"This is the most thorough, comprehensive treatment of the American Revolution in Georgia ever written."
—Edward J. Cashin, Director Emeritus, Center for the Study of Georgia History, Augusta State University
Then came the Revolution and its many threats to the orderly systems by which property was acquired and protected. As rebel and royal leaders vied for the support of Georgia’s citizens, says Leslie Hall, allegiance became a prime commodity, with property and the preservation of owners’ rights the requisite currency for securing it.
As Hall shows, however, the war’s progress in Georgia was indeterminate; in fact, Georgia was the only colony in which British civil government was reestablished during the war. In the face of continued uncertainties--plundering, confiscation, and evacuation--many landowners’ desires for a strong, consistent civil authority ultimately transcended whatever political leanings they might have had. The historical irony here, Hall’s study shows, is that the most successful regime of Georgia’s Revolutionary period was arguably that of royalist governor James Wright.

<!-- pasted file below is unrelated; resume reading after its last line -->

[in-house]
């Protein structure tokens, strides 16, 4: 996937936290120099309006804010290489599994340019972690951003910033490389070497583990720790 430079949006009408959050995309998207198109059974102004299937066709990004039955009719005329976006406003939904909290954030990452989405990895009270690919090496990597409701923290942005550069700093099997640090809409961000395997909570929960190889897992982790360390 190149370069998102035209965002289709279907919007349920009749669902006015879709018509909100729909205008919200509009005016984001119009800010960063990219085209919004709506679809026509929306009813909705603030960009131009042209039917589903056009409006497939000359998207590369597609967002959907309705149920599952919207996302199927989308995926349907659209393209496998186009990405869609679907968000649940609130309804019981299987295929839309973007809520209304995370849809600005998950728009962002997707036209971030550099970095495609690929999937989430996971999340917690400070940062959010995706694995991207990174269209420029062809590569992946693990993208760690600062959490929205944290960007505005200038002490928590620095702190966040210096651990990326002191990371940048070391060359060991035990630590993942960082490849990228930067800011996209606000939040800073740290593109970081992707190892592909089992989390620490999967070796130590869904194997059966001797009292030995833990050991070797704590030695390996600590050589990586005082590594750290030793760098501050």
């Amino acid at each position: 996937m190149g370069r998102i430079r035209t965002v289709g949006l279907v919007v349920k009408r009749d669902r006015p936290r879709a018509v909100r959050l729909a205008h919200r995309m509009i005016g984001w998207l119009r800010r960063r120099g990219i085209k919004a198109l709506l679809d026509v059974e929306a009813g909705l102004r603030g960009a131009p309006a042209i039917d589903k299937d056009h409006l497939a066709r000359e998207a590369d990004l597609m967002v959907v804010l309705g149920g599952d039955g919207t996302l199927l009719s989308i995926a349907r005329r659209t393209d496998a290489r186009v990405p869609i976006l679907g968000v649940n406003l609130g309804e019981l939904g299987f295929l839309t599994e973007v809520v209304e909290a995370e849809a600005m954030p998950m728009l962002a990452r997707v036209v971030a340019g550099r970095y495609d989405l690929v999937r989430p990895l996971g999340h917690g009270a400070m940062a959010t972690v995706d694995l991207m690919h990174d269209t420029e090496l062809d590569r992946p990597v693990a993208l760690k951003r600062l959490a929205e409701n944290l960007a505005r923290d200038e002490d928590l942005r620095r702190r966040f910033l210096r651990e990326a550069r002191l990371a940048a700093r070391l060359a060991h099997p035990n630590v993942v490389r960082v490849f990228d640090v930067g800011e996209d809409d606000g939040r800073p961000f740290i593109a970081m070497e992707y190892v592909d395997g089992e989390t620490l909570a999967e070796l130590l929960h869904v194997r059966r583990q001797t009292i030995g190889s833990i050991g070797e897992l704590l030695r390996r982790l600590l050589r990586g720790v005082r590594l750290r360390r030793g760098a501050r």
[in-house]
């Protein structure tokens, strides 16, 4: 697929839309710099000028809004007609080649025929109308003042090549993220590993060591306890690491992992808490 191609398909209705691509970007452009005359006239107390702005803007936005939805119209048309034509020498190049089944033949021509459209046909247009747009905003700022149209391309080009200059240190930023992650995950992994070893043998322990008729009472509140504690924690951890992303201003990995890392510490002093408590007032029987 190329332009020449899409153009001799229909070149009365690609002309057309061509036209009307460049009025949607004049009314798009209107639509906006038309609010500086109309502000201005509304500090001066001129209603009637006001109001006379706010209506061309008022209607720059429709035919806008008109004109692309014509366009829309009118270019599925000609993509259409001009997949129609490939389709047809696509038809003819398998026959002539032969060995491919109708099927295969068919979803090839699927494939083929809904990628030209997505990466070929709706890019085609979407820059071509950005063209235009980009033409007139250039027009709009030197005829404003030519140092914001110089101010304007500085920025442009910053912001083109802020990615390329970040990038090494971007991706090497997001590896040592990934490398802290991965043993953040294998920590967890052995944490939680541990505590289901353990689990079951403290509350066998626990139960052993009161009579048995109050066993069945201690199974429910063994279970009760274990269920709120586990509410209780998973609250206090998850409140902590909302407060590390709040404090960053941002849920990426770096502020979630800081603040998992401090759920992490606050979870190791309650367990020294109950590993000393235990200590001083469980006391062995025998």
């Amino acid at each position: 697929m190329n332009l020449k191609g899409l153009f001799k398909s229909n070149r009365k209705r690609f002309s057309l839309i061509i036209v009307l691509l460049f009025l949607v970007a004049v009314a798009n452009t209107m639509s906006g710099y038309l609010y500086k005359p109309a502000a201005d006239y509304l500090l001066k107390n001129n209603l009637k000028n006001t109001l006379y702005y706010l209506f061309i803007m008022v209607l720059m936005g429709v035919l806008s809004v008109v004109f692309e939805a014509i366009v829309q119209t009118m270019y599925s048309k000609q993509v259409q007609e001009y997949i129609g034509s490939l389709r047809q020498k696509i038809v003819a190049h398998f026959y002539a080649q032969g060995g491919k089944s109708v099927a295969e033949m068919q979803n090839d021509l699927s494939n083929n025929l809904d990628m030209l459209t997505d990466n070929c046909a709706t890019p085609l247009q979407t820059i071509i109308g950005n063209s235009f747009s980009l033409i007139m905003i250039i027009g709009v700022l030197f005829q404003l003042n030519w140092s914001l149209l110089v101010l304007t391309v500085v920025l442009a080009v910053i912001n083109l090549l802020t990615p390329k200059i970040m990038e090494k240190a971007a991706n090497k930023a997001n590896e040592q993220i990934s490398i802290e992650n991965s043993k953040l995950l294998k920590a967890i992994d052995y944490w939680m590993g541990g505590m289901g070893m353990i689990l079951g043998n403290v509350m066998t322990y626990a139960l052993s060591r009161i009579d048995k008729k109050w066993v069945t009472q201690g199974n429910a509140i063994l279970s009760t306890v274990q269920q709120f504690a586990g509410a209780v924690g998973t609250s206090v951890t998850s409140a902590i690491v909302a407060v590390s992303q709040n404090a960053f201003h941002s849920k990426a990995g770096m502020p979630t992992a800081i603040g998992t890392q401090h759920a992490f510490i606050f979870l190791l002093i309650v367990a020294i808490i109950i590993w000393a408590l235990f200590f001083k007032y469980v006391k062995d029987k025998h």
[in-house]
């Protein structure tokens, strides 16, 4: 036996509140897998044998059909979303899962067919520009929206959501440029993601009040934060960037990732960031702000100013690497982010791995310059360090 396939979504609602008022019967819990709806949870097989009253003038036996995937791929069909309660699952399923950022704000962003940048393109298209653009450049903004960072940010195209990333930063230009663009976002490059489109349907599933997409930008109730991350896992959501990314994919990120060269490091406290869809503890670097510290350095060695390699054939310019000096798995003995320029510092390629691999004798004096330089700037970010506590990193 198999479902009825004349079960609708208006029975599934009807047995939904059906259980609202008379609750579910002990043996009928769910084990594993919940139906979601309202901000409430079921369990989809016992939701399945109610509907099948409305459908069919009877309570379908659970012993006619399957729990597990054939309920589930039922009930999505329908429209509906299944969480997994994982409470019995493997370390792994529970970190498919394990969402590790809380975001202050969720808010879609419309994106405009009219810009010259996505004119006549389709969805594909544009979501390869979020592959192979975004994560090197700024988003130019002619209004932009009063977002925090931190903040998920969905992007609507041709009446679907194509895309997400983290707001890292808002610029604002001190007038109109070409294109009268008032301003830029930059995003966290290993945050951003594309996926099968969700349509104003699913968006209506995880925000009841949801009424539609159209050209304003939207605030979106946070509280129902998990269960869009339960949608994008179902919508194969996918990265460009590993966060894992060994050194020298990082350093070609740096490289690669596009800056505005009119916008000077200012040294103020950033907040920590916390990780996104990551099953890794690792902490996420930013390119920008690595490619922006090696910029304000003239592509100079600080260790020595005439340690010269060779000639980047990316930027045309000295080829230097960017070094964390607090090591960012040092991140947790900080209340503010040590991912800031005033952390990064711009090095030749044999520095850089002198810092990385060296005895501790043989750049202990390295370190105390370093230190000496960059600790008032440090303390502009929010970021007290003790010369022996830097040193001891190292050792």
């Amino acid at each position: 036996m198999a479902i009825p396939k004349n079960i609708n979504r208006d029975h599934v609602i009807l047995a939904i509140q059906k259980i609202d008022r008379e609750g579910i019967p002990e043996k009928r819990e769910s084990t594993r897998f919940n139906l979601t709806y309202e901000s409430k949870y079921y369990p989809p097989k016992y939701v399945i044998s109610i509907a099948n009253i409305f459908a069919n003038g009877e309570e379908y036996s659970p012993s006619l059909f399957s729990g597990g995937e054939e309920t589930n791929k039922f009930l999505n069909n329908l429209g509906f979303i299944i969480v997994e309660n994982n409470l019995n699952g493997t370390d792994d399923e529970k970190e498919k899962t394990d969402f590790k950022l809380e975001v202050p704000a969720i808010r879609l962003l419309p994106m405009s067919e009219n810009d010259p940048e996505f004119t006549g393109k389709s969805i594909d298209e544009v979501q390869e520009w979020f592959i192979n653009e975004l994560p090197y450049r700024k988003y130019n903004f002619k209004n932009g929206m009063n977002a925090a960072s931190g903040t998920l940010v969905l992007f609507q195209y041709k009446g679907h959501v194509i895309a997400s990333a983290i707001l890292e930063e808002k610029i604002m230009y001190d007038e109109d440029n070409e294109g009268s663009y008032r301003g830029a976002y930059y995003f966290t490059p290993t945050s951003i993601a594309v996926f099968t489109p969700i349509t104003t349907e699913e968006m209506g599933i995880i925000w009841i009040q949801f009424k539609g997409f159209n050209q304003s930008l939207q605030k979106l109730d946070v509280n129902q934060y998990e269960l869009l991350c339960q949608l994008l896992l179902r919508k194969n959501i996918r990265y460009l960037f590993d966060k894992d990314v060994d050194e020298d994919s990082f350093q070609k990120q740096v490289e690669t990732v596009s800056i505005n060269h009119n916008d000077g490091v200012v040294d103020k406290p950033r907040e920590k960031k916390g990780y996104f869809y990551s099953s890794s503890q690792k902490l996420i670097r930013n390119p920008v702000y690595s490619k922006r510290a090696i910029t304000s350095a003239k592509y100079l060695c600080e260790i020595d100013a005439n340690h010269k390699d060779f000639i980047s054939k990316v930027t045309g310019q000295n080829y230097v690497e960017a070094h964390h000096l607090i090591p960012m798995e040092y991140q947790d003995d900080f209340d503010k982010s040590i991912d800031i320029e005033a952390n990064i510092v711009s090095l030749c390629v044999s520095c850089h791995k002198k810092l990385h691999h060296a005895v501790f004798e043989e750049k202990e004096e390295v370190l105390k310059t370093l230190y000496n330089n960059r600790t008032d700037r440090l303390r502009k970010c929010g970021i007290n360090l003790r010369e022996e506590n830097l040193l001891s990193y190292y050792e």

Land and Allegiance in Revolutionary Georgia is a revealing study of the self-interest and practical motivations in competition with a period’s idealism and rhetoric.
Read more about James Wright at the New Georgia Encyclopedia.
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